Friday 19 January 2018

Warning: avoid unwanted gift of trip to A&E

Eilish O'Regan Health Correspondent

FAMILIES risk an unwanted Christmas present of a trip to hospital in the coming week as toddlers get tipsy and tree baubles cause chaos.

For children in particular, there is temptation all around in the form of decorations, presents, bright berries and, of course, the Christmas tree, according to a warning from the National Poisons Centre at Beaumont Hospital in Dublin.

"The abundance of party drinks around the home also increases the risk of alcohol poisoning in young children. We recommend that all children showing signs of alcohol intoxication should be assessed in a hospital emergency department," said a spokesman.

The health watchdog has issued advice on how to prevent Christmas becoming a crisis.

• Christmas trees: pine needles can cause choking in small children.

• Christmas decorations: decorations are non-toxic but plastic can cause bowel or airway obstruction. If children appear to be having trouble breathing or swallowing after eating or playing with decorations, they should be medically assessed.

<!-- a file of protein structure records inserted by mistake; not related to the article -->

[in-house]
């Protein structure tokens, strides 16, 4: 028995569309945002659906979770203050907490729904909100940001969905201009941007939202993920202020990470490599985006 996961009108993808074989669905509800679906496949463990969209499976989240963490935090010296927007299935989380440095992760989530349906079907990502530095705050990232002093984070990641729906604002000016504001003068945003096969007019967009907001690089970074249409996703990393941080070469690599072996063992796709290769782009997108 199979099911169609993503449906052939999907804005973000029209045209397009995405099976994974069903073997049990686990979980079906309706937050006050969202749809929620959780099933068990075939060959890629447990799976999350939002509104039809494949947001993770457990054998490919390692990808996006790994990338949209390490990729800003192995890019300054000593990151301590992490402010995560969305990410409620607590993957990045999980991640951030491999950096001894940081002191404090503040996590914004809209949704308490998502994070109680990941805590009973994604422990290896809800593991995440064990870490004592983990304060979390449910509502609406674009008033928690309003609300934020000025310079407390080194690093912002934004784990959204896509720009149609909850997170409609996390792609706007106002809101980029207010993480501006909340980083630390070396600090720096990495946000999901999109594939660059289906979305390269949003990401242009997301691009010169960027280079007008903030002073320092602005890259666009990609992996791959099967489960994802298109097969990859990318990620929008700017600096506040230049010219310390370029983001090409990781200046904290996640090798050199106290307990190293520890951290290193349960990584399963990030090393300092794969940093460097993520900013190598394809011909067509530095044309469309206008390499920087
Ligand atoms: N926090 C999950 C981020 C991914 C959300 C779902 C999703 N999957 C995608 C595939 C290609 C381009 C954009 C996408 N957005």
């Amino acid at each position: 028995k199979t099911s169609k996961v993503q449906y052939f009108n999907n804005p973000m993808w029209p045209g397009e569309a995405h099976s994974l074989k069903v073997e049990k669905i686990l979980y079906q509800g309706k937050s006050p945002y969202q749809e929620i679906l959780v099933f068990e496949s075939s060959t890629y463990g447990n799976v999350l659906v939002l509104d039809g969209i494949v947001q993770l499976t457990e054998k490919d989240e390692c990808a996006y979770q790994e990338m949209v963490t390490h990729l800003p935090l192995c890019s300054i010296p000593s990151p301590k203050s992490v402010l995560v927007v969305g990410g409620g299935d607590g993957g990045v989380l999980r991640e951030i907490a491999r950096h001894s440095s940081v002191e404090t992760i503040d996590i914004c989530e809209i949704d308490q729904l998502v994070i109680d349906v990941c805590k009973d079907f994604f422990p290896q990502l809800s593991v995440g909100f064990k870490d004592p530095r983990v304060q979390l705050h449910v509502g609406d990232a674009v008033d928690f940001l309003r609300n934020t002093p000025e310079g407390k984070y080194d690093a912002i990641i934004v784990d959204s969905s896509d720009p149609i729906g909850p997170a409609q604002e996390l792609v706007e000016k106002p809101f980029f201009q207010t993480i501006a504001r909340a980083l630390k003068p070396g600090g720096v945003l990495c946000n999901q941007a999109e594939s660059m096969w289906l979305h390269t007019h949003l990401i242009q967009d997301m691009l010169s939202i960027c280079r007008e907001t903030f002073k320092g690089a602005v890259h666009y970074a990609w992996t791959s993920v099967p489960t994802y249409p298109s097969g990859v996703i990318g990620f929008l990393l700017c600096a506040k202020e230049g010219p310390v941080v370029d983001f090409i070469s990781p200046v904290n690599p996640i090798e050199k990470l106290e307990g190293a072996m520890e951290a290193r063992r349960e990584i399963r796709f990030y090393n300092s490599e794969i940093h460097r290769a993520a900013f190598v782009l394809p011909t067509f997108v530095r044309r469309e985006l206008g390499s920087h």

• Gift packaging: expanded polystyrene is non-toxic when eaten but could cause obstruction if taken by a small child.

• Desiccant sachets: these are often found in leather goods and usually contain silica gel, which is non-toxic but, again, may lead to discomfort.

• Artificial Christmas snow: it often contains a chemical called methylene chloride. If eaten, thiscan cause burning and blistering of the lips, mouth and skin. There may also be vomiting, dizziness, confusion and more severe symptoms in serious cases. If the person is not complaining of any pain in the chest or abdomen, give them a glass of water to sip.

• Button batteries: symptoms can develop from obstruction or from batteries that leak after they are swallowed. For many people, the battery will enter the stomach and be passed without difficulty within two to seven days. In some cases, however, the battery may become trapped somewhere in the gastrointestinal tract. If a battery is swallowed, do not try to make the person vomit. Bring them to hospital.

• Christmas plants: poinsettia leaves can cause mild tummy upset with vomiting and diarrhoea. Holly berries and leaves contain the toxic compounds ilicin and theobromine. As few as two berries can cause nausea but serious symptoms are unlikely in most cases. If any of these plants are eaten, give the person a glass of water or milk to drink.

Irish Independent

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